It was also refreshing to feel surrounded by the lush wetlands of Isabela Island in the Galapagos, or China’s Yuanyang Rice Terraces. (A small indicator on the floor in front of you shows the music and background.) These settings are part of the reason Supernatural got its name. Within co-founder Aaron Koblin told Engadget that the sessions “take place in some of the most beautiful natural places on earth.”
“Combine that with a sport from the future that makes you feel like a badass and Supernatural just really felt appropriate,” he added.
Even if I hadn’t been stuck at home for weeks on end, these scenic landscapes would have been a feast for my eyes. When would you get the chance to work out on a deserted mountaintop or glacial valley? The high-quality photo-realistic surroundings made these expansive spaces feel liberating, too.
The problem was — I wasn’t actually in a wide open space. I was in my tiny studio apartment where I can’t spin around without knocking into a piece of furniture. As I lunged and swung at these orbs, I smacked the Oculus controllers into my table, my bed or humidifier several times. The orbs fly at you from all angles, too, so you’ll end up gradually spinning around 360 degrees. Per the Quest’s guidelines, you’ll need a relatively big space, about 36 square feet. I didn’t have that room to play with, unfortunately. Thanks to my yoga mat, though, I was able to stay largely aware of where I was in my room.
By the end of the 15-minute session, I was wheezing. My quadriceps were on fire and I could barely bend my legs without feeling my muscles burn. I was surprised at the results — I didn’t really think much of all the squatting and ducking I was doing during the session. My shoulders and arms didn’t feel much different immediately after the workout, but as I write this the day after, my biceps are definitely sore and my quads are completely useless.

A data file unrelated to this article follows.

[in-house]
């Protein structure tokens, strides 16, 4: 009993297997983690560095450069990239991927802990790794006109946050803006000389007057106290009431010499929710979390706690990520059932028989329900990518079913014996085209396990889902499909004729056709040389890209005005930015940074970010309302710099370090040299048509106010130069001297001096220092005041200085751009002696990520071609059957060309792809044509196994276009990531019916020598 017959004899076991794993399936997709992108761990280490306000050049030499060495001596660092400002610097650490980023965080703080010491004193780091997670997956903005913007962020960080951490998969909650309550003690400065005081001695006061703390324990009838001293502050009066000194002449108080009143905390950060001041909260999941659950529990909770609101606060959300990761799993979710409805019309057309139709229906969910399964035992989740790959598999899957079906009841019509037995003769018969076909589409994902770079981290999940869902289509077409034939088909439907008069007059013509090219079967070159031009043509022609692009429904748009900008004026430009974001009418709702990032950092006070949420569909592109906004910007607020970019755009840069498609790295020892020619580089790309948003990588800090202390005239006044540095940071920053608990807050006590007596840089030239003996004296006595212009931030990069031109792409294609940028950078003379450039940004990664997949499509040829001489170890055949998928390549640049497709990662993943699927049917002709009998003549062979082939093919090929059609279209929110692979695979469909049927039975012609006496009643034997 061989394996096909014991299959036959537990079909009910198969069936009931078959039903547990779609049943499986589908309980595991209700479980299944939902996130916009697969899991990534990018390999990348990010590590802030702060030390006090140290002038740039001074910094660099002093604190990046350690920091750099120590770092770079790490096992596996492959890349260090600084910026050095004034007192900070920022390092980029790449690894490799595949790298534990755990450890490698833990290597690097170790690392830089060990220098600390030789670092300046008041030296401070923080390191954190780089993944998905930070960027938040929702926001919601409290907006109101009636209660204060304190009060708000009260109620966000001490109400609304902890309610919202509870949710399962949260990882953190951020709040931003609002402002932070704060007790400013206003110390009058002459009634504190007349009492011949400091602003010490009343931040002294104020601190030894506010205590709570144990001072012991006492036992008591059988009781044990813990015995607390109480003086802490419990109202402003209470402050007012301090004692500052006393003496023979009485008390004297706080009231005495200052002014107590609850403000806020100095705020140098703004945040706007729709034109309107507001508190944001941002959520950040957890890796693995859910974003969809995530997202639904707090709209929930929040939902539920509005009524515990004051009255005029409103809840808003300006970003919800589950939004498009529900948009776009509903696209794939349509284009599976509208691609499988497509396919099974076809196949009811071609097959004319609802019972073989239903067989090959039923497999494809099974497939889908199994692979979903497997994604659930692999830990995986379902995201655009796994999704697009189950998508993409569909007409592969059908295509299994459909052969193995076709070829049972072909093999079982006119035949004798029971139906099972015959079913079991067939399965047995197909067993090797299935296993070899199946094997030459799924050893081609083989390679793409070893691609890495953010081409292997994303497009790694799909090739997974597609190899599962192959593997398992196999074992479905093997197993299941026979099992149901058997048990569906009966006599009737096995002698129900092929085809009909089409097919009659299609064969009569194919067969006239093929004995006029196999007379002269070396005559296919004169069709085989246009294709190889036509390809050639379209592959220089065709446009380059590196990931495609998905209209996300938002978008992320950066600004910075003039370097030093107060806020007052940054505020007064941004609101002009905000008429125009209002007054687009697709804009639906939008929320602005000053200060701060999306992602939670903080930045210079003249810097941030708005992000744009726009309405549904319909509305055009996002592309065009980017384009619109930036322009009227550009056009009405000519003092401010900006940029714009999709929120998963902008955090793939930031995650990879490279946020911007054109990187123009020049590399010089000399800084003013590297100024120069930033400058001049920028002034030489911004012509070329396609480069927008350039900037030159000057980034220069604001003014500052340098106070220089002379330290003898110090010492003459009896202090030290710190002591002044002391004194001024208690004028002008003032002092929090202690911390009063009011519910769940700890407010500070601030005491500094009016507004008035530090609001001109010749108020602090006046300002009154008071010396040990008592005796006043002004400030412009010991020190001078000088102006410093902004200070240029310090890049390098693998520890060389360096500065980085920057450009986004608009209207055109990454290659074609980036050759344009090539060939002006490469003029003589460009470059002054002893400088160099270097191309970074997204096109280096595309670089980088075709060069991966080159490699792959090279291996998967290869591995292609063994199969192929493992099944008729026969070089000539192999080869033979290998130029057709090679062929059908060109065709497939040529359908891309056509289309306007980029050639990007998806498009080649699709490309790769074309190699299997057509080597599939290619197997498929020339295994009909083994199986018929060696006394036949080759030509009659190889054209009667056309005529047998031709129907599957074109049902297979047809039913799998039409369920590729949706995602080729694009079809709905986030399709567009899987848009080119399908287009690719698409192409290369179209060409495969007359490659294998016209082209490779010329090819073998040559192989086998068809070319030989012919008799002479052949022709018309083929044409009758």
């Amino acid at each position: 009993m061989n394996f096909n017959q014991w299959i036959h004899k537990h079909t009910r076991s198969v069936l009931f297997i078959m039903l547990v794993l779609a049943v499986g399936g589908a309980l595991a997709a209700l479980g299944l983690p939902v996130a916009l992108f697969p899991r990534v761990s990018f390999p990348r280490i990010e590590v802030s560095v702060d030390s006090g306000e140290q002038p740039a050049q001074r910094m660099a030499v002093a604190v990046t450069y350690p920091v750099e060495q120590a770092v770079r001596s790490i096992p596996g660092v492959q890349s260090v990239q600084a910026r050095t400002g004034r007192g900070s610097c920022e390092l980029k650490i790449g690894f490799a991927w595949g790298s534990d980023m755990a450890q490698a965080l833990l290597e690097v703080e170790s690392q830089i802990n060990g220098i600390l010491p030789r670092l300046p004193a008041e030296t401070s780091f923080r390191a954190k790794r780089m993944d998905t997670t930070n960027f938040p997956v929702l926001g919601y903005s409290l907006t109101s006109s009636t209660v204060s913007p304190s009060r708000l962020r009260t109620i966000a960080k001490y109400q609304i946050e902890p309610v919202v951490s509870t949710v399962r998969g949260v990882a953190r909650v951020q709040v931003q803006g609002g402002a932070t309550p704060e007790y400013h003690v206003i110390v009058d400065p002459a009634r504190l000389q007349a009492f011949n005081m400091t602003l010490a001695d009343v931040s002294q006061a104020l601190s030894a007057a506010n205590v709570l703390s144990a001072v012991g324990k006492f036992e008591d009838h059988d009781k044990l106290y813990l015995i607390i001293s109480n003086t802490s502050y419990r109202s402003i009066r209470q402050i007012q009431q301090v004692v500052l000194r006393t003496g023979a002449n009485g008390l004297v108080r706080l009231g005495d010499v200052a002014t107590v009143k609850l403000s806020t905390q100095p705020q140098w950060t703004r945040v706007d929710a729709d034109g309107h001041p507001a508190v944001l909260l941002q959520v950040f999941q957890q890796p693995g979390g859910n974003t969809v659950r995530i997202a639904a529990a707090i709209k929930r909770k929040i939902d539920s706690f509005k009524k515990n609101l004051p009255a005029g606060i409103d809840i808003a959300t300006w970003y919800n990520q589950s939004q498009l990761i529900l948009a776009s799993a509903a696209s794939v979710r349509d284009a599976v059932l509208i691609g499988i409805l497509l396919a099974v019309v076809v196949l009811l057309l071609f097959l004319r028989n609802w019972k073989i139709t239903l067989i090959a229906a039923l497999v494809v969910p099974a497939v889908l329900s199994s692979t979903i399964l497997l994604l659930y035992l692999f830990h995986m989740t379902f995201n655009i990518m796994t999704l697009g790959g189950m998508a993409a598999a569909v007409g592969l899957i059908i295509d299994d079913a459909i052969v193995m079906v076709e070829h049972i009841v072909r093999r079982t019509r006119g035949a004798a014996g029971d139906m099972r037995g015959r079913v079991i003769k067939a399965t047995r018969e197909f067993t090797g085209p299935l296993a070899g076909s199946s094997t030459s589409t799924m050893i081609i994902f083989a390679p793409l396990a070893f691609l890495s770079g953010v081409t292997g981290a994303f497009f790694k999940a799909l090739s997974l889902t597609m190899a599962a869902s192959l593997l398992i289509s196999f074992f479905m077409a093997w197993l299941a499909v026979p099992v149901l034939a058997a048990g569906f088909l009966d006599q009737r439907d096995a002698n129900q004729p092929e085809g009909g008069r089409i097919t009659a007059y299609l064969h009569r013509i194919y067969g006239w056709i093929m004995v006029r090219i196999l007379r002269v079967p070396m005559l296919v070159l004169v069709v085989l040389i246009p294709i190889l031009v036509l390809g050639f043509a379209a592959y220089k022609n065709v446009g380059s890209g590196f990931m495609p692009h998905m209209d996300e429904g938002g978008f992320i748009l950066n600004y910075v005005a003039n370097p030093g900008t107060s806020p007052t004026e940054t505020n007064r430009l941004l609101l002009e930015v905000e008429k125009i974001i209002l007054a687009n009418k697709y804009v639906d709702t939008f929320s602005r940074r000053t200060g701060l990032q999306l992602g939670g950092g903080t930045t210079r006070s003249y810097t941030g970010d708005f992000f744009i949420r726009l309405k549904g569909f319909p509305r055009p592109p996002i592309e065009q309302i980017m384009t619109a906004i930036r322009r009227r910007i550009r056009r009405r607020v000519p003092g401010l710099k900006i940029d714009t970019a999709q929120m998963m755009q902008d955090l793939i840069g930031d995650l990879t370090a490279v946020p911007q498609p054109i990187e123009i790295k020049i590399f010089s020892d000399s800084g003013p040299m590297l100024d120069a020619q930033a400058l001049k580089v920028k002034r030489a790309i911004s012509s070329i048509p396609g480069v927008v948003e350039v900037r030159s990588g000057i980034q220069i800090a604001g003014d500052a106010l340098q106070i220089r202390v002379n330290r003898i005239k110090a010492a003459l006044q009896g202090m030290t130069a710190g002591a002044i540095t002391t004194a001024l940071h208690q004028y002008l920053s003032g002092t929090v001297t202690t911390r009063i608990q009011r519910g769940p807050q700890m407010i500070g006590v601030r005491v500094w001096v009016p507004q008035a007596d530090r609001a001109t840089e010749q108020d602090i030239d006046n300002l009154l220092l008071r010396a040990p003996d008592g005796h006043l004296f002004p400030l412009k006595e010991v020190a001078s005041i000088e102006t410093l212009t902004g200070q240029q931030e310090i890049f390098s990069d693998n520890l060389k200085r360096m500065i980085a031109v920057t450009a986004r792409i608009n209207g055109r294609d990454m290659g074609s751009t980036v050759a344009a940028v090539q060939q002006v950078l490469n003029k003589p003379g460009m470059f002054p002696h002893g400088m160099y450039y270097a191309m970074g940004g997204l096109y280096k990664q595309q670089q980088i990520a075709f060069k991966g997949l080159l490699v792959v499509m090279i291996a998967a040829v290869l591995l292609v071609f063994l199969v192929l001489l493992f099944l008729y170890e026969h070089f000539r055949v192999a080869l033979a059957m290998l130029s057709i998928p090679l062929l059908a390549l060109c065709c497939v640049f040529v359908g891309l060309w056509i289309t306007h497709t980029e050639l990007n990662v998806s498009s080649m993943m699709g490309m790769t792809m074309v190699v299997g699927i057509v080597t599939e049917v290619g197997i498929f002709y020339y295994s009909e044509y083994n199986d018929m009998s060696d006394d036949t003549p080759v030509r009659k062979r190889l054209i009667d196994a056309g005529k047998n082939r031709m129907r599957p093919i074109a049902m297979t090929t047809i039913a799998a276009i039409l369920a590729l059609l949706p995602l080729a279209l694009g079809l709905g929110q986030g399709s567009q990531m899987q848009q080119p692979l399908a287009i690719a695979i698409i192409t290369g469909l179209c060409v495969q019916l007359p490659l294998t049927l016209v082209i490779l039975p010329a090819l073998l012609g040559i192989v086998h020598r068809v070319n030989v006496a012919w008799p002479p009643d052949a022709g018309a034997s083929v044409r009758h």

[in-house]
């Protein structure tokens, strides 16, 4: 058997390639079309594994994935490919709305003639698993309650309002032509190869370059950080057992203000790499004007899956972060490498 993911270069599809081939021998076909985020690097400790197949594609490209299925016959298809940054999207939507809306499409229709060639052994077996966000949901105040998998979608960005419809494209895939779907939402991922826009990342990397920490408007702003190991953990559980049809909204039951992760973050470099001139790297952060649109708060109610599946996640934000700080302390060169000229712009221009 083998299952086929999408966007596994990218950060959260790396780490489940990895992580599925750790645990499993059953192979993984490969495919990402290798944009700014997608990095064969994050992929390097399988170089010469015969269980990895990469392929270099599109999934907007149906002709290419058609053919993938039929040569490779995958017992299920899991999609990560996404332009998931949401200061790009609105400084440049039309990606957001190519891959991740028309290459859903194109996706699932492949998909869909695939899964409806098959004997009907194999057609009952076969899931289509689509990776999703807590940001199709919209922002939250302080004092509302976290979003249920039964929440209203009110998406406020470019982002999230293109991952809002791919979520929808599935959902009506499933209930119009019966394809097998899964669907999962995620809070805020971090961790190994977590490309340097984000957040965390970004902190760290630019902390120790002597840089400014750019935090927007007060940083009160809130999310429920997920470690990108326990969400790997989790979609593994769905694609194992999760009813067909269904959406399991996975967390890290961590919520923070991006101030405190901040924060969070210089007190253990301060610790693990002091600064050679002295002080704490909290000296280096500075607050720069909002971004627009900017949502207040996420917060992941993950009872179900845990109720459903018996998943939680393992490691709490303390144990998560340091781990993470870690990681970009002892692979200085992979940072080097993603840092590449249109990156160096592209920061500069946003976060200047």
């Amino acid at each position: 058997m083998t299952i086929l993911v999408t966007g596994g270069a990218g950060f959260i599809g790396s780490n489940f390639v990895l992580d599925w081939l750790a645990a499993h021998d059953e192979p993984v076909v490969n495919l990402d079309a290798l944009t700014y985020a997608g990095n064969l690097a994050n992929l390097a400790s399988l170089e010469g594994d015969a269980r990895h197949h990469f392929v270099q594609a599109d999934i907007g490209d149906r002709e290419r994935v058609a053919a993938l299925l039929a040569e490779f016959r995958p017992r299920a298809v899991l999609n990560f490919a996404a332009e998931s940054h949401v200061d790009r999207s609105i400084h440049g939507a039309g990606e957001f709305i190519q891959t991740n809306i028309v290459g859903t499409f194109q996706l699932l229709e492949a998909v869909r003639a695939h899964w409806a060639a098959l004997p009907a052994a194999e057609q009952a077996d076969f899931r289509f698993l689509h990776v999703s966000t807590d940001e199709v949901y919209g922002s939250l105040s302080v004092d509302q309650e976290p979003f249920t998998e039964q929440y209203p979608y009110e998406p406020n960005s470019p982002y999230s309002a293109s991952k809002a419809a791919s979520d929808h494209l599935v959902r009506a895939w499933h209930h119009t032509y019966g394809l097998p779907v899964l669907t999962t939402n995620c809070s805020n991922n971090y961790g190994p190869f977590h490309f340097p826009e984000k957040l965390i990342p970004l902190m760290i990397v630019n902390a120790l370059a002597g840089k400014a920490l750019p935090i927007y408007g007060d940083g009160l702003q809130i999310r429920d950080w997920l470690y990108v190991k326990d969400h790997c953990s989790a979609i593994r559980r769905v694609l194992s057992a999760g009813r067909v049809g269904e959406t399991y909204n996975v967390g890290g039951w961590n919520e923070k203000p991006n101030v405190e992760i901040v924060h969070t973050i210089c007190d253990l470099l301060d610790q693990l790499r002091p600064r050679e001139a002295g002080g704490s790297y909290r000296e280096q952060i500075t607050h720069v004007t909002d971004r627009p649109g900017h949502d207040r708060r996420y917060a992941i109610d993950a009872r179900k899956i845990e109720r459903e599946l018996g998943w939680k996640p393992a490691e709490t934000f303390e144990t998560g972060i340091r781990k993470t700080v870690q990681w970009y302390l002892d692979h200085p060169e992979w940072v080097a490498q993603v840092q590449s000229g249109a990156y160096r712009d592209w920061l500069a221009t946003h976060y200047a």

To me, the mark of a great workout is when you don’t realize till after the session that your muscles are sore and aching. It means you were distracted and having fun during the activity, so you didn’t focus on the burn, but felt the effectiveness afterwards.
If you, too, think that sounds like a great workout, you can try out Supernatural for free for 30 days, after which you’ll have to pay $19 a month to continue using it. While that isn’t exactly cheap, it’s still half what Peloton charges for unlimited live and on-demand classes. If you’re the sort of person who’s already shelled out $600 for an Oculus Quest, you might not balk at that price.
Honestly, I’m looking forward to strapping on the Quest and starting another round of Supernatural (once my muscles are no longer sore, that is). The app is well-produced, offers stunning visuals and sound and delivers an engaging workout. I’d keep using it through the 30-day trial and I might even rearrange my furniture for it. But the monthly fee is too high for most.
Update (at 1:30pm ET): Added detail about music sources from Universal and Warner Music to come, as well as clarified the monthly fee is $19 not $20 as previously stated. Also fixed an error about the amount of space Oculus recommends — the article has been updated to say 36 square feet not 6.5 as previously miscalculated due to poor math.